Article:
A 36 exposure uses an 8x10" sheet, which is roughly 25 x 20cm or 500 square centimetres. One square metre is 10,000 square centimetres. Divide 10,000 by 500 = 20 rolls.

    I checked out the links, I couldn't find it on the Ilford site.

    The Kodak one seems to state 16 then has 4 in brackets afterwards, which by the way adds up to 20.

    I myself use 8 rolls per litre with colour negative film as a maximum. This has been derived from empirical methods over a number of years and having the access of a big lab to do control strip measurements for me.

    I only use D76 1+1 so I don't ever come up to this possible problem, of capacity.

    Mick.
     
  9. pentaxuser

    pentaxuser Subscriber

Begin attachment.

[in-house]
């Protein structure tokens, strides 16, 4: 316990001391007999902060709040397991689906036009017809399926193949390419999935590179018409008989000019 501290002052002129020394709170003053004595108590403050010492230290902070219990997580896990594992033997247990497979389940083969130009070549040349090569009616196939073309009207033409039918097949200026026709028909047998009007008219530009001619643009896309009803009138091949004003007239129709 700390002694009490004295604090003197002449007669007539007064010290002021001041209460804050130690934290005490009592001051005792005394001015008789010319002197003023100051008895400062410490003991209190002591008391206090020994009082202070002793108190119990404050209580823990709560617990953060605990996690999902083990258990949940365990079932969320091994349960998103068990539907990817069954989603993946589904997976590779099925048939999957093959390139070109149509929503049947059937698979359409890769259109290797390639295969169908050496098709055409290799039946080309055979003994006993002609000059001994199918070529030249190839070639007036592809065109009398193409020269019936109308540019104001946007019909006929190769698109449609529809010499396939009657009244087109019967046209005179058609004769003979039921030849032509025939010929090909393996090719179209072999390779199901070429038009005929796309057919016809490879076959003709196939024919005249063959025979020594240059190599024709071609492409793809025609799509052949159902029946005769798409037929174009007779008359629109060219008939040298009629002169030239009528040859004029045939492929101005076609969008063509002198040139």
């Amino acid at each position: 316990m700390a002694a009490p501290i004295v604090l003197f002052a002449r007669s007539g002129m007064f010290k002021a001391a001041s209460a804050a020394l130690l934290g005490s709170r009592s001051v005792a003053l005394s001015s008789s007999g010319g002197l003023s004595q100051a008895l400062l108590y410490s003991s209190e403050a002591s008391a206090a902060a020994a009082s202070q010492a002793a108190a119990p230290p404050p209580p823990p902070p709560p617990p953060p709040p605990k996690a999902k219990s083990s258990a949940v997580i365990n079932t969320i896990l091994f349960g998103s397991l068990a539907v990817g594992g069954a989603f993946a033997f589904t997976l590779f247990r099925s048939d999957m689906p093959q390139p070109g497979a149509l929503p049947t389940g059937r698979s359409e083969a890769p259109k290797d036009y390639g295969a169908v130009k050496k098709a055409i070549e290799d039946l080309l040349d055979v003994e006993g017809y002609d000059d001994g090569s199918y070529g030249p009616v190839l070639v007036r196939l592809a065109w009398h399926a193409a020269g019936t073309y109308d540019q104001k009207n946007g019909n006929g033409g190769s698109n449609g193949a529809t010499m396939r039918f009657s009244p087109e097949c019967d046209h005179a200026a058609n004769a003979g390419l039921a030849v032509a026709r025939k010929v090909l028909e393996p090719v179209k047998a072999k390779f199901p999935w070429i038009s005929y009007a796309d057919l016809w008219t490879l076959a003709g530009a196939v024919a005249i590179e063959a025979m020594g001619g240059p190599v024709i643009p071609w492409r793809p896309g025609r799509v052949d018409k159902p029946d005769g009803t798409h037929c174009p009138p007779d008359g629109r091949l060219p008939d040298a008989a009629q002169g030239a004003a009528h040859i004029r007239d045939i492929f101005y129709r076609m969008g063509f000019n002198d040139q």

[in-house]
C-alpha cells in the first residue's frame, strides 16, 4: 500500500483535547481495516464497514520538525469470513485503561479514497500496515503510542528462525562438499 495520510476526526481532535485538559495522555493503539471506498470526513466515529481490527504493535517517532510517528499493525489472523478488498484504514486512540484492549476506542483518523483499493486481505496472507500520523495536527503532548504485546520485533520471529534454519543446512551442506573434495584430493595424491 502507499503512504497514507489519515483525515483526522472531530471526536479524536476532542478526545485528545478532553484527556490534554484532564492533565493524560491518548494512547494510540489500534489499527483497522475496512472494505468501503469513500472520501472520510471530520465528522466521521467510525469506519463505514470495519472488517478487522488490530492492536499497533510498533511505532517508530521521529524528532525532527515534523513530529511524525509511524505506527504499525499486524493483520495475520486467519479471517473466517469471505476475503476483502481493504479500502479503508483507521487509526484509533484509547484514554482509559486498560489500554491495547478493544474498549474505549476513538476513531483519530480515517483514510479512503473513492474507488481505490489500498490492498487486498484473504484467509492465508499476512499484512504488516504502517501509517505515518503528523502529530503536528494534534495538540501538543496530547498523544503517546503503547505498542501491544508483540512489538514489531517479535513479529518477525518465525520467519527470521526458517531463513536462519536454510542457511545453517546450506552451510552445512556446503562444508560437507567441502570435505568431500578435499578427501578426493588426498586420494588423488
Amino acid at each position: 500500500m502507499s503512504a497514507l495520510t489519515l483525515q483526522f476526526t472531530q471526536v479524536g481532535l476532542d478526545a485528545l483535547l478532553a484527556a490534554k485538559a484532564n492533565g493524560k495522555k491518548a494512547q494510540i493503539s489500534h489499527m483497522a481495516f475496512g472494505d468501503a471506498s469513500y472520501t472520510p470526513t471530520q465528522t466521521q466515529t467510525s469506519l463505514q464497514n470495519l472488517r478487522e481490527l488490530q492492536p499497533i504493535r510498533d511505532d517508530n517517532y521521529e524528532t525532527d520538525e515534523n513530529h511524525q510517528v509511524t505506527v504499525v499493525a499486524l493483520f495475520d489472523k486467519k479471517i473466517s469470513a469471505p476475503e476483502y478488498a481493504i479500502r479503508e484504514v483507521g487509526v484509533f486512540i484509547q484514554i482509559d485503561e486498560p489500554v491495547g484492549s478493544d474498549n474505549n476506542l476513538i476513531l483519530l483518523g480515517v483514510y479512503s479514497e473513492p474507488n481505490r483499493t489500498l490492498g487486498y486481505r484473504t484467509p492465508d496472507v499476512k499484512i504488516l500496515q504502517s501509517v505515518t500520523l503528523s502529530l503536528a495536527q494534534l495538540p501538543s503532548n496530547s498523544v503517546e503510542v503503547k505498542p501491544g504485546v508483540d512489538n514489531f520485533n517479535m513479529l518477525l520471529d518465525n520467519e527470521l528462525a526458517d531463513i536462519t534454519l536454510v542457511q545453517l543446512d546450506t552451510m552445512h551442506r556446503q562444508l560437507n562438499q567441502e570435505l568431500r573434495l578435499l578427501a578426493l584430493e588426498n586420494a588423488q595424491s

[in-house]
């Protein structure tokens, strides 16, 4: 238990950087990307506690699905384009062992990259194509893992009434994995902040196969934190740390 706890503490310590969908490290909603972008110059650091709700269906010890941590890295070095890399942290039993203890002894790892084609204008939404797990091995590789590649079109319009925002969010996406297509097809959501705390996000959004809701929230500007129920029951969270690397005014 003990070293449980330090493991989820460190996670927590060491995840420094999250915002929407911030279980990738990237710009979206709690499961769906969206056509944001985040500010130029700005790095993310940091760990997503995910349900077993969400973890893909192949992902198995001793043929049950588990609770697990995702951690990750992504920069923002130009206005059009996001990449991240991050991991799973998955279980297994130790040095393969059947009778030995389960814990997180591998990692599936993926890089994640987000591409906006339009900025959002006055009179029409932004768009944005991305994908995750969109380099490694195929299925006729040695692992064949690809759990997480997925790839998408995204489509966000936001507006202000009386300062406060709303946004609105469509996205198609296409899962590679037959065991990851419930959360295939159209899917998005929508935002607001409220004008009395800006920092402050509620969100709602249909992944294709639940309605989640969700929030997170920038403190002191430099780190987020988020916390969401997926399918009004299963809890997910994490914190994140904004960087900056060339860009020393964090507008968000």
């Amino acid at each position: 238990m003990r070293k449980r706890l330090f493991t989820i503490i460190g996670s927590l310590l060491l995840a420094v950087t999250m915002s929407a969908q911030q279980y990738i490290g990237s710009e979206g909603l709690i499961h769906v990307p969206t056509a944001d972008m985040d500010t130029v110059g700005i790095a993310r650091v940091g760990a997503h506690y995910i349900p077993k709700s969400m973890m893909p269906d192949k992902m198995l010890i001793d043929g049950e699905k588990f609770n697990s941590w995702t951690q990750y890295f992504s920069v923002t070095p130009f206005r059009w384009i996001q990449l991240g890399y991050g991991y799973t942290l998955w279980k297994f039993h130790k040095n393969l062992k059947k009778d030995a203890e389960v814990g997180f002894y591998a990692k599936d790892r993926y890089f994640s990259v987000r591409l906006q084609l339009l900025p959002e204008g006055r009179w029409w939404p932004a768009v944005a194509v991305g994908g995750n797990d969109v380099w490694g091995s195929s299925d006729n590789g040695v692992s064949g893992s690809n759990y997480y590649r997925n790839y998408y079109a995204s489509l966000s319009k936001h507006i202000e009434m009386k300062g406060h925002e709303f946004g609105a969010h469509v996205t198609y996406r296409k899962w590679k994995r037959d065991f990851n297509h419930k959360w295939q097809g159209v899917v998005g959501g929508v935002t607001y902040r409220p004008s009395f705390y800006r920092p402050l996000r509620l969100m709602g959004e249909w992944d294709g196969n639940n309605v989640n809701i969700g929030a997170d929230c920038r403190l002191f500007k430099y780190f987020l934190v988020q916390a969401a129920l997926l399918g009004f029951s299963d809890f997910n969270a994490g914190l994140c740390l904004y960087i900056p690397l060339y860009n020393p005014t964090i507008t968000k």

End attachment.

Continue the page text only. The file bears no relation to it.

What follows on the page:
Messages:
    7,923
    Joined:
    May 9, 2005
    Location:
    Daventry, No
    Shooter:
    35mm
    As another has said it will obviously depend on dilution and tank capacity and finally on whether you use rotary processing. I have used a Jobo tank for one shot inversion processing at 1:1. The tank capacity for one reel is 240ml( called it 250). At 1:1 this is 125mls of stock solution so that is 8 rolls.

    I have never used rotary processing but Ilford says it's suitable. Neither have I used 1:3 but others have and its quoted in the Massive Development Chart. Certainly a professional processor called John Tinsley wrote a book on rotary processing quoting times for ID11 at dilutions of 1:1.

    So at 1:1 in a Jobo and using rotary processing the ID11 stock is only 70mls becuse the quantity needed is only 140. That's 14 rolls and all of this is one shot development. So from a number of good sources it looks as if 14 rolls is possible with rotary processing or 8 if using inversion and without going to 1:3.